Sunday, 14 June 2015

Notes on a scandal. I mean: Notes on a new GCSE spec!

In my head, everybody is working on their new GCSE specifications. I am sure my local butcher is busy working on it. And, the car mechanic. Even the florist down the road is thinking about how it will impact on lilies.  The whole world is changing and everybody is dealing with it. Okay, maybe not everybody. Okay, maybe not every subjects. Okay, may be not every teacher. Well, the English teachers are.

Changing GCSE specifications is the metaphorical equivalent of redecorating your house. You pick the paint, move the furniture, prepare the room, and then you paint. But, then you decide a few years later that you picked the wrong colour and you do it all over again.  In my short time teaching, I will have taught eight different English GCSEs. I have gone through the process several times and there hasn’t been many changes between specs. This new specification, however, has a slightly different texture to it. I can cope with the closed book aspect. I can cope with the pre1914 text aspect. I can cope with older non-fiction texts. The exam papers are a different thing.

 This blog is about my first thoughts on Paper 1 on the GCSE English Language exam. As a department, we set Year 9 students a paper based on an extract from ‘Oliver Twist’. We used similar question to those used in the specimen paper provided and we marked using the mark scheme provided.  We didn’t prepare students for the paper, because we wanted to see how they dealt with the paper and see what the major problems were. The paper will be a baseline assessment for teachers in Year 10. I wanted us to engage with the new format and look at the nuts and bolts of the paper, rather than spend six meetings deciding on the name of units of work instead of dealing with how to teach things.


Question 1: List four things from this part of the text about X.

This was a pretty straightforward question. Most students did well on this, but the most able struggled with it as, at times, they felt that something more complex was needed. Therefore, they overdid it. We all know examiners like to build students up with the questioning on papers, but with most able students they want to impress from the word go. Every question is an important question in their eyes. So it is no surprise that some students wrote a whole page, squeezing every last idea out for four small marks.


Question2: How does the writer use language here to describe X?

This is probably the one question that has changed things for us. Looking at the examples provided, I am worried. Because: simply this question seems to be about technique vomiting. Chuck everything at the reader and hope some of it makes sense. We have always spent time trying to build students up to make detailed and developed interpretations of a text and explore multiple meanings and ideas. We have always wanted students to explore choices made by referring to the wider meaning of the text. But, now the subject terminology is at the forefront of the analysis. In fact, it is the driver of the thinking. Whereas before the technique used to be an indicator of the writer’s ideas and thoughts, the new questioning focuses on the techniques and a brief explanation of the feeling it creates. Yes, there may be some implicit meaning, but the focus is clearly on the technique and its effect and not the whole text and the writer’s purpose.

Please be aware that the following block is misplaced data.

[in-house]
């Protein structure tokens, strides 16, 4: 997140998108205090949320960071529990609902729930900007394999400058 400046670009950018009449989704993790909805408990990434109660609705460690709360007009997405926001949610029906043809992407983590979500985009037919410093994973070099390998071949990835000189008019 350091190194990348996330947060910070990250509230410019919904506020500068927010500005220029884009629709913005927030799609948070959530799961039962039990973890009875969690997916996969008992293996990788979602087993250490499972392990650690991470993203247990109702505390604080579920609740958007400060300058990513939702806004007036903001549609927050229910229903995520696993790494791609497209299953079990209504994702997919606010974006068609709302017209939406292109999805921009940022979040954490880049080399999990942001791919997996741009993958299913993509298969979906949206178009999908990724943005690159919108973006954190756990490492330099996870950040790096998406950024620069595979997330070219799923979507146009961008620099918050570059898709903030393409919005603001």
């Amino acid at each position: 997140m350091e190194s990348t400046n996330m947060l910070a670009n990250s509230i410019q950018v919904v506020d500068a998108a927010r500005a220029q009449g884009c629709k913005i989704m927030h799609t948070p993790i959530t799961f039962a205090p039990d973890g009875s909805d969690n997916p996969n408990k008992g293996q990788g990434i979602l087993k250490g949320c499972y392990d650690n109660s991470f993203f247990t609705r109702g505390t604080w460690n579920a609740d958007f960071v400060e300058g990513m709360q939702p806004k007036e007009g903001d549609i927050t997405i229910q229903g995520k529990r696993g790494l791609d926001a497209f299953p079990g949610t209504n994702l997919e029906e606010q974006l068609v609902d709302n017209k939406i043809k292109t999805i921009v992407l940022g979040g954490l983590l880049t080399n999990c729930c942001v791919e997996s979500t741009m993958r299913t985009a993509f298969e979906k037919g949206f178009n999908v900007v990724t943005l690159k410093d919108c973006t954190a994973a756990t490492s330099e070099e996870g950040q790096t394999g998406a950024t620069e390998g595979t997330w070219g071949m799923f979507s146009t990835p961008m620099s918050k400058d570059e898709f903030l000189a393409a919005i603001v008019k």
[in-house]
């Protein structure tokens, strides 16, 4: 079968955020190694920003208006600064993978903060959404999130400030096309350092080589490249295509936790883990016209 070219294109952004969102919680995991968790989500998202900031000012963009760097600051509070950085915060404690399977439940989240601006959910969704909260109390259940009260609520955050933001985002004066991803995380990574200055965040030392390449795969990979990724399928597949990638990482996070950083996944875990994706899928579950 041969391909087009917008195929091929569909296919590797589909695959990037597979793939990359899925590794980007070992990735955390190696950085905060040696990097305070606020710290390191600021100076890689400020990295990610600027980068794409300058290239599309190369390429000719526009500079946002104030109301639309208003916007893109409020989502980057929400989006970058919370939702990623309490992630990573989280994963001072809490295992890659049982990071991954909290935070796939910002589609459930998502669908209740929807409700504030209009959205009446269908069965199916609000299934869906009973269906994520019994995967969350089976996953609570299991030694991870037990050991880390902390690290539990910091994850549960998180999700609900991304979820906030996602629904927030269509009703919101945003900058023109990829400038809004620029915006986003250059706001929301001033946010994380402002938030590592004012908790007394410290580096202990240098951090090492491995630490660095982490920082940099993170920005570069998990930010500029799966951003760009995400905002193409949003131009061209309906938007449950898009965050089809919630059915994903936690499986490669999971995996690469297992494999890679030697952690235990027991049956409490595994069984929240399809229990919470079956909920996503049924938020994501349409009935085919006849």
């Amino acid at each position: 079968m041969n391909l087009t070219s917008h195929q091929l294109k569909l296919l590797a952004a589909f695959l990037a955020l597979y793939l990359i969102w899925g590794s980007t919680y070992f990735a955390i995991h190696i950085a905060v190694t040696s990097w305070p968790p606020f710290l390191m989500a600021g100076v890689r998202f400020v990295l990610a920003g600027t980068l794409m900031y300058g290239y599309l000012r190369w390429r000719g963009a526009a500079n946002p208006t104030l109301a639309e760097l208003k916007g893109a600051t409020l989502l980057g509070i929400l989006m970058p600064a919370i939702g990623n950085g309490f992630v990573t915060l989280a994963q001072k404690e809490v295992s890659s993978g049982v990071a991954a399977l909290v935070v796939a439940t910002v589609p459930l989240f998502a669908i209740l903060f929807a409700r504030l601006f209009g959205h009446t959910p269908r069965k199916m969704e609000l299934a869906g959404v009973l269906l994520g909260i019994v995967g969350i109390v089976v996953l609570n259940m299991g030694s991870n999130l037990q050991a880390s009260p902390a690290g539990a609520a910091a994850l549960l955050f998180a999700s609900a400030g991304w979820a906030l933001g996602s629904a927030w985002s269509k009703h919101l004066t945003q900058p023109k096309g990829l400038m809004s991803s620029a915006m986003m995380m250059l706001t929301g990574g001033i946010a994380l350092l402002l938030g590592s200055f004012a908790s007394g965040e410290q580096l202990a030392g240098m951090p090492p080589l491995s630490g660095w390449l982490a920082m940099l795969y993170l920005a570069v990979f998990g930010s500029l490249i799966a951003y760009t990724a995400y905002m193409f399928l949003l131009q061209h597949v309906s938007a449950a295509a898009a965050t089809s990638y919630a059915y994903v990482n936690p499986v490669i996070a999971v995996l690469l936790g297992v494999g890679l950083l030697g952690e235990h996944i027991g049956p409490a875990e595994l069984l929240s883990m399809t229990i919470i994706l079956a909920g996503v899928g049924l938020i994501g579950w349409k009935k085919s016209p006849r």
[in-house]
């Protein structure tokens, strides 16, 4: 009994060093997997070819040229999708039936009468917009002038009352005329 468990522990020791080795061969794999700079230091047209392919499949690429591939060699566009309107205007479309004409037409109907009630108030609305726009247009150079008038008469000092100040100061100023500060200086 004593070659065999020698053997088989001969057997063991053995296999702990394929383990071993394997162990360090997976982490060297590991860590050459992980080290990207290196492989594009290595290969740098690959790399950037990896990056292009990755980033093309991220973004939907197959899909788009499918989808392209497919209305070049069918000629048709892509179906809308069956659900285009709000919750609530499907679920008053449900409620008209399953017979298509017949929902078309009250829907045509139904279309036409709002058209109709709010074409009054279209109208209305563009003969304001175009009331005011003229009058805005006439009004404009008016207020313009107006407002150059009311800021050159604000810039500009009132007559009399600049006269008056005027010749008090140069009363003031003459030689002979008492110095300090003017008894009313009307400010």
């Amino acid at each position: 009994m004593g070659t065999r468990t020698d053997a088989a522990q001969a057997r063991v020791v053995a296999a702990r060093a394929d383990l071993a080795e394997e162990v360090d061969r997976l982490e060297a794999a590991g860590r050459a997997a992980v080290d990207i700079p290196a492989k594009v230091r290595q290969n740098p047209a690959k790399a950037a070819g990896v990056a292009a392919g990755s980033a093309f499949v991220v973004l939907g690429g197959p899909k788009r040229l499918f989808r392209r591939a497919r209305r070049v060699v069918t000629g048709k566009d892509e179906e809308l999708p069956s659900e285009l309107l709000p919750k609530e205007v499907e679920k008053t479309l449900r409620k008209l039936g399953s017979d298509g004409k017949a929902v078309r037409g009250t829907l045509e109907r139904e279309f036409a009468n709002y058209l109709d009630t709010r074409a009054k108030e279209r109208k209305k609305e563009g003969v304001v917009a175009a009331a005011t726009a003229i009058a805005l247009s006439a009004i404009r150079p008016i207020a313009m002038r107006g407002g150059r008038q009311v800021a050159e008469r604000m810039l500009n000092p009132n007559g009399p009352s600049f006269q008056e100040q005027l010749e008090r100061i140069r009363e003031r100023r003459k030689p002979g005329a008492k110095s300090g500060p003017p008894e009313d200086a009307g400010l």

I’d say that this question could possibly be the worst going by the full mark example. It goes a bit like this:

The verb ‘vomiting’ reflects the disgust of process and the use of colon highlights the importance of things as the writer is introducing a new idea. The writer also uses complex sentences which show the complexity of the process. The pronoun ‘us’ is used in a collect sense and then changes to ‘we’ in the second sentences, highlighting the different people out there.  

Our students fell down because they didn’t list techniques. They logically, as we have always taught them to, worked through a point and explored it. They highlighted a feature and then developed it in several sentences. The example provided suggested that sentences in response to the question need to combine the technique and effect in one sentence. The X has the effect of this. The context of the writing is lost when the development is limited to a sentence.

The terminology wasn’t so much as an issue for our students (thanks to KS2); however, there is clearly a need to make sure every student knows a noun, verb, adjective, adverb and pronoun. I think the speed at which students have to list this terms is a problem too. Students get to them in the end, but they are not used to the parrot fashion of looking at a sentence and spotting noun, verb and adjective. I see across the land hundred of teachers making PowerPoint getting students to spot a noun, a verb and an adjective in an extract.

Plus, some of the technique spotting is dodgy. A complex sentence is referred to in the example and I’d say it is clutching at straws. How could you explain the use of a compound, complex or simple sentence and its effect?

A complex sentence highlights how complex the issue is.
A complex sentence highlights how there are two things and one cannot function without the other.
A simple sentence highlights how simple the man’s thoughts are.
A simple sentence reinforces how there is just one person in the room.
A compound sentence highlights how there are two things joined together.  

Now, don’t even get me on the indefinite and definite article. I don’t give an ‘a’ or a ‘the’ about it. Seriously, we are going to be having students clutching at straws to interpret meaning. Tenuous is the term that springs to mind.  I also seem to recall that exam boards stating that technical terminology wasn't necessary for success in the exam. It seems that that is the opposite now.